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About That Elephant

August 07, 1994

I couldn't help but feel disgusted by Susan Olenick's criticism of the "My Best Shot" of the painted elephant (Letters, July 17). Has she been in India and has she seen it? I have. This custom has been going on for centuries with no harm to the skin of the animal. I agree that our children should be taught respect toward our environment, and it should start with graffiti and vandalism, which doesn't exist in India.

EVA BEALL, Glendale

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In India, elephants and human beings have worked together for millennia. And just like the rider and his or her horse (should we also ban photos of saddled and bedecked horses?), the people who work with elephants have a great deal of love and respect for them. And Ganesh, the boy god with the elephant head, is one of the most beloved Hindu gods.

RICHARD HARRIS, Pasadena

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Regarding Olenick's letter and the letter objecting to Norway's whaling practices (July 24): Oh, we are such purists in the United States. It seems every week someone has to pick apart other cultures and livelihoods. Do these same people realize that we no longer have grizzly bears, wolves, bison, wild mustangs and pronghorn antelope running free? Let's re-evaluate our own circumstances before we lash out at other countries.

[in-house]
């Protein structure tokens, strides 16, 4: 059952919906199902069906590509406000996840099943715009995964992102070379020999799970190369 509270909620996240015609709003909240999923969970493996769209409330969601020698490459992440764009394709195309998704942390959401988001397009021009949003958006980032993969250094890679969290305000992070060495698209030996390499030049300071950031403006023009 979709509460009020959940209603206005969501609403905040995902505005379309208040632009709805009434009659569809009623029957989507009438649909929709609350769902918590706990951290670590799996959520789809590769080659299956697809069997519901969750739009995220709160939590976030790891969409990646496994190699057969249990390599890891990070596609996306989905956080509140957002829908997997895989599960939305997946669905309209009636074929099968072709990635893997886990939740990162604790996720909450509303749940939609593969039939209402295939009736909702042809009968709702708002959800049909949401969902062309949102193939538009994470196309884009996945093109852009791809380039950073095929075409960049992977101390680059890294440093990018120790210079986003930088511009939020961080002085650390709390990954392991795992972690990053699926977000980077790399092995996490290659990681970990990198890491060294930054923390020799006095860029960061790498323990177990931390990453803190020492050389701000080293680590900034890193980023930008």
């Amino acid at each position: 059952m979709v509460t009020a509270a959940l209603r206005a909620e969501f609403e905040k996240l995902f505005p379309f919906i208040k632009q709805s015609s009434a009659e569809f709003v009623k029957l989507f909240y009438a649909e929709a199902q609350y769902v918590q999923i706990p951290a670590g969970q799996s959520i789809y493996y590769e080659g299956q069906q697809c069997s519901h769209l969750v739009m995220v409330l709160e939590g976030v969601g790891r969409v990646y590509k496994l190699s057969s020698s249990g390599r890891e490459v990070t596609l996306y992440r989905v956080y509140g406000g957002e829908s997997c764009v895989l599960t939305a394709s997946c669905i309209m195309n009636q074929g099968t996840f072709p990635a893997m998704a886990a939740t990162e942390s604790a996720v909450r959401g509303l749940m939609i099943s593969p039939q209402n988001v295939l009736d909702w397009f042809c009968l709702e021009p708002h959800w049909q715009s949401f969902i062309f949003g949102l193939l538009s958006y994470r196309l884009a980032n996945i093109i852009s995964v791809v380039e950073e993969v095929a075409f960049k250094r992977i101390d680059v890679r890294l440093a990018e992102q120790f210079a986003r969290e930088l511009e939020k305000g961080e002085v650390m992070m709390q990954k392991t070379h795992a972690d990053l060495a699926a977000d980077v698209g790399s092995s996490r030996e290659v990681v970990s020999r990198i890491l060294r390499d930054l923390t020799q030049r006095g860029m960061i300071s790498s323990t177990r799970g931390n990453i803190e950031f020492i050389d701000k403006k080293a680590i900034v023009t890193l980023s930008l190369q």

JAN MILLER, Hermosa Beach

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The photos that are chosen for the Travel section give readers a great insight into other cultures. Olenick's letter did not take into account that these pictures are not representative of practices that are condoned by The Times, or even our culture.

SUSAN SAN CINELO, San Dimas

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Olenick doesn't understand how India reveres the elephant. Perhaps the story my father told me would enlighten her:

Outside his hotel in New Delhi's elegant diplomatic enclave, my father noticed an elephant in the parking lot, attended by a devoted keeper. My father asked the hotel staff what the elephant was doing there. "Why, sir," said the desk clerk, "he lives there. That's his home."

If Olenick feels disgusted and shocked by India's respect, she must realize how the elephant is treated in the West. Believe me, the animal is better off in India.

LENORE GREINER, Vista

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OK, Susan, you've made your point. Now, put away your lipstick, mascara, eyebrow pencil and all those other goodies you have stashed in your handbag.

D.C. TUBBS, Fullerton

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